School's In!

For Students All Sizes of Large


My Experience

"You never fail until you stop trying" has been my personal motto for years. Interestingly enough, it came into my life at a time when I tied my self worth to the numbers on a scale. Fortunately I made the leap of self- and size-acceptance several years ago, and I’ve been able to put my motto to a more powerful use.

In December of 1996, just weeks after my 36th birthday, I donned a graduation cap and gown and took my place alongside classmates at Louisiana State University for a ceremony that marked my greatest personal achievement in life. From the very first day of college (right out of high school), until graduation day (almost 18 years later), my biggest obstacle hasn’t been the course work, it has been trying to wedge my super-size body into a desk.

For three years I spent my classes stuffed into a desk, with much of the left half of my body hanging off the edge of a too-small seat. Sitting in that predicament for 90 minutes, with my left foot falling asleep from the strain of balancing my body, eventually grew to be more than I could bear, and I dropped out of school. Ten years later, I decided to give it another try. I had hoped that things would be better, but the torturous desks hadn’t changed. Fortunately, I had. As I began my journey of self-acceptance, I learned one simple thing: I am worth having whatever amount of space I need in order to be comfortable.

If those seats were my enemy, then I decided I wanted to know everything about them that I could. Armed with a tape measure, a note pad, and my little sister, I became a woman on a mission. On one cold, wet day, we measured every different type of seating offered on campus. We made our way from room to room, and building to building, finding ourselves in basement classrooms where the largest seats were 17 1/2 inches across. We snuck in through the stage entrance of a theatre–in the dark!–to find seats that measured 16 3/4 inches from arm to arm, with only 11 1/2 inches between rows of seats. The most dismal measure of all was the newly acquired plastic seats with attached desks. They were 14 inches narrow. That’s the length of a sheet of legal paper. If you lie two legal sheets end-to-end you’ll get a more accurate measure of the width of my backside.

My first action was to write the university’s Office of Services for Students with Disabilities. They’re the folks on campus who deal with issues of access, and from that aspect, I needed their assistance. What I asked for was two armless chairs to be put in each classroom on campus. What I got instead was a promise that they would make special arrangements for me in each of my classrooms. Nothing was going to stop me from finishing my degree, so I accepted their offer of help, and made the required phone call.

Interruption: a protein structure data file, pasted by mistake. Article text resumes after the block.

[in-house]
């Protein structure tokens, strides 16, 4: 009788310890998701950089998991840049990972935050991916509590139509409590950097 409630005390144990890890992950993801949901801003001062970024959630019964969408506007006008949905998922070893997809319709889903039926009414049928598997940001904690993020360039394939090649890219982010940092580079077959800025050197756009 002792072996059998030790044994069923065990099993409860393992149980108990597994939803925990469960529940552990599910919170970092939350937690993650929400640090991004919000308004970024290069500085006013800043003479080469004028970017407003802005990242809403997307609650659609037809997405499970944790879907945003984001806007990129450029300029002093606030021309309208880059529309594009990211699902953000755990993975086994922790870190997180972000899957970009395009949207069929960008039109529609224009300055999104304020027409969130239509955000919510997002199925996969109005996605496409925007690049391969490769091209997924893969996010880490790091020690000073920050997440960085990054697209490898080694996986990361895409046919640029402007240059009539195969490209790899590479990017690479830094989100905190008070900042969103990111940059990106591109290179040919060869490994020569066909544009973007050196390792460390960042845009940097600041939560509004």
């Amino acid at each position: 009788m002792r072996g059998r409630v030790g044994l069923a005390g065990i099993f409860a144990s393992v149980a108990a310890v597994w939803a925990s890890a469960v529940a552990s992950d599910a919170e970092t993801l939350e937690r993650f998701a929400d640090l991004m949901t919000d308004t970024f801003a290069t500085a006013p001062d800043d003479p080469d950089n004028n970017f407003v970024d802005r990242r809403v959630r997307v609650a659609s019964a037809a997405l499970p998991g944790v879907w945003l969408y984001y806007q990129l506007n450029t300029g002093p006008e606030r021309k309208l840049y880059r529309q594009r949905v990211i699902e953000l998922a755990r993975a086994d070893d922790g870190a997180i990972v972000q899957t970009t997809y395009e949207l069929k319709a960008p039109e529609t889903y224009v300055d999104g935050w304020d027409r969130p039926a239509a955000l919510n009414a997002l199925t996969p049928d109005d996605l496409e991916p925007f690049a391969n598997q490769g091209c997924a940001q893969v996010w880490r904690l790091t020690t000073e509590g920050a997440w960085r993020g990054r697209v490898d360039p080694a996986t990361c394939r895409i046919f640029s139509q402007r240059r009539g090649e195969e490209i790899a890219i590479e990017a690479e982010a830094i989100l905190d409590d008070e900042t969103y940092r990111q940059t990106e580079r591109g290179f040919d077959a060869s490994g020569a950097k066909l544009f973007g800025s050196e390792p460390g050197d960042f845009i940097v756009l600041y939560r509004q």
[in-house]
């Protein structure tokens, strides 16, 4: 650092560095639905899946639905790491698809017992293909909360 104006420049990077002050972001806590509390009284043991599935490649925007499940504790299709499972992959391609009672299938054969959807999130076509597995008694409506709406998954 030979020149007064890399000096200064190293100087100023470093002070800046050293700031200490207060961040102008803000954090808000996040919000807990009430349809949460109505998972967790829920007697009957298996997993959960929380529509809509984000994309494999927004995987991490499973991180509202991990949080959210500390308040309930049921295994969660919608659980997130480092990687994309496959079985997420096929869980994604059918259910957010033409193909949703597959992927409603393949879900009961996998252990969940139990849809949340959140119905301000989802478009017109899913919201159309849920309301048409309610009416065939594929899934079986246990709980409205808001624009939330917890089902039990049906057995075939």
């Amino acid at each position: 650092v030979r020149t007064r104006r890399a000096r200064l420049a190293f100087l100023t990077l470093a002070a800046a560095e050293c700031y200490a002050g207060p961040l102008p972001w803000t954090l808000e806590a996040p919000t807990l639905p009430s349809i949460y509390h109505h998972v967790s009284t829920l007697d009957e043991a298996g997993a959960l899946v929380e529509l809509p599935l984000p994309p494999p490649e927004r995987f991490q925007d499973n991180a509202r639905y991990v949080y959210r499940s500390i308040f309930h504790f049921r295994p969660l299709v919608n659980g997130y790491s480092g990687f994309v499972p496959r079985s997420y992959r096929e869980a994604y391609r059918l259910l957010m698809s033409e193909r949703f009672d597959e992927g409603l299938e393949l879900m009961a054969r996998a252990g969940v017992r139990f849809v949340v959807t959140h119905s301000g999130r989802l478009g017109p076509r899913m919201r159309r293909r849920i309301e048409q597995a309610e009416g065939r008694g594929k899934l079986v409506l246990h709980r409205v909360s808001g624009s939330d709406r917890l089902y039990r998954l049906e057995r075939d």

"Hello, I need to make special seating arrangements for some of my classes," I said to the voice at the other end of the line. "What’s your disability?" she asked. I hesitated. "I don’t have a disability...... the seats do." Silence. "W..whhat?" This clearly was not the answer she was accustomed to hearing, but she did make an appointment to "see" me, and she got me what I needed in order to be comfortable. An armless chair and a small table were provided for me in any classroom, at my request.

I found that armed with a little knowledge, I could be comfortable in some classrooms without making any special arrangements. In some classrooms I found a sturdy armless chair and just pulled it up to one of the chairs with the attached desk. The empty desk seat made a perfect holder for my backpack. I learned to gauge variable seat width by the way theater-style seating is bolted to the floor, so that I would easily be able to pick out the widest seat. I also discovered that many upper-level seminar classes were taught in rooms furnished with tables and armless chairs. Those classes filled my schedule whenever possible.

My college experience wasn’t all as easy as a phone call. In addition to seating, when planning my course schedule I had to consider parking, walking distance, time allowed between classes, and obstacles like stairs. I also needed an extra half hour before each class, so I could locate the special seating provided for me (it had occasionally been moved out of the classroom), drag it back, and get it set up. When planning my course schedule for the upcoming semester, I would get a schedule booklet and plan out the classes I wanted to take, allowing adequate time between classes, and then I’d visit the classroom if I wasn’t familiar with it. That way I knew the obstacles I might face.